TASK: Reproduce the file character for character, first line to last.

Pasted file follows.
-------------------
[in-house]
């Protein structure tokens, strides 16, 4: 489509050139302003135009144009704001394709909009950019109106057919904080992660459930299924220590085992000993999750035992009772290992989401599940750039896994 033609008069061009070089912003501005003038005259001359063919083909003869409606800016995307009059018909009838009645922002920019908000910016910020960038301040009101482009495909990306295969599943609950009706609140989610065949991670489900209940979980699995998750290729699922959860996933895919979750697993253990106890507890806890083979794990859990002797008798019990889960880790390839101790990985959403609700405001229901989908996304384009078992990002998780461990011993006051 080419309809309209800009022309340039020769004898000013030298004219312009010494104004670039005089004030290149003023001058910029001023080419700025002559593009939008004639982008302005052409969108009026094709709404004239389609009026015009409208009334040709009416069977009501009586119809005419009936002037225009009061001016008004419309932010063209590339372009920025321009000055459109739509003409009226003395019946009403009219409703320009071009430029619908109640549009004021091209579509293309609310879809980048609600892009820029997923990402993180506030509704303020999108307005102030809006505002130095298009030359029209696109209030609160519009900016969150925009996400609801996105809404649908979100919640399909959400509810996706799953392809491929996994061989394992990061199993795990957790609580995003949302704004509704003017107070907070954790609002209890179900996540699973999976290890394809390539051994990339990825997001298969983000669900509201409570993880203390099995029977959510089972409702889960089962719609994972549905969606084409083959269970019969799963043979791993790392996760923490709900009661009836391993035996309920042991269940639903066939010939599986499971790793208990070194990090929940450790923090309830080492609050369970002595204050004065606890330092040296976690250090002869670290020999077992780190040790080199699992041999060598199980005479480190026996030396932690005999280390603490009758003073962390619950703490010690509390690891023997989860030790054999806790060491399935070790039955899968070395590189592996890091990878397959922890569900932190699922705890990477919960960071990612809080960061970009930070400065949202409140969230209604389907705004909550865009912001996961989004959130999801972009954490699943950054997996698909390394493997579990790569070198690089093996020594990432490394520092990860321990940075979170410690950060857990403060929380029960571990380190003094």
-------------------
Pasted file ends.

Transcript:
[in-house]
């Protein structure tokens, strides 16, 4: 489509050139302003135009144009704001394709909009950019109106057919904080992660459930299924220590085992000993999750035992009772290992989401599940750039896994 033609008069061009070089912003501005003038005259001359063919083909003869409606800016995307009059018909009838009645922002920019908000910016910020960038301040009101482009495909990306295969599943609950009706609140989610065949991670489900209940979980699995998750290729699922959860996933895919979750697993253990106890507890806890083979794990859990002797008798019990889960880790390839101790990985959403609700405001229901989908996304384009078992990002998780461990011993006051 080419309809309209800009022309340039020769004898000013030298004219312009010494104004670039005089004030290149003023001058910029001023080419700025002559593009939008004639982008302005052409969108009026094709709404004239389609009026015009409208009334040709009416069977009501009586119809005419009936002037225009009061001016008004419309932010063209590339372009920025321009000055459109739509003409009226003395019946009403009219409703320009071009430029619908109640549009004021091209579509293309609310879809980048609600892009820029997923990402993180506030509704303020999108307005102030809006505002130095298009030359029209696109209030609160519009900016969150925009996400609801996105809404649908979100919640399909959400509810996706799953392809491929996994061989394992990061199993795990957790609580995003949302704004509704003017107070907070954790609002209890179900996540699973999976290890394809390539051994990339990825997001298969983000669900509201409570993880203390099995029977959510089972409702889960089962719609994972549905969606084409083959269970019969799963043979791993790392996760923490709900009661009836391993035996309920042991269940639903066939010939599986499971790793208990070194990090929940450790923090309830080492609050369970002595204050004065606890330092040296976690250090002869670290020999077992780190040790080199699992041999060598199980005479480190026996030396932690005999280390603490009758003073962390619950703490010690509390690891023997989860030790054999806790060491399935070790039955899968070395590189592996890091990878397959922890569900932190699922705890990477919960960071990612809080960061970009930070400065949202409140969230209604389907705004909550865009912001996961989004959130999801972009954490699943950054997996698909390394493997579990790569070198690089093996020594990432490394520092990860321990940075979170410690950060857990403060929380029960571990380190003094």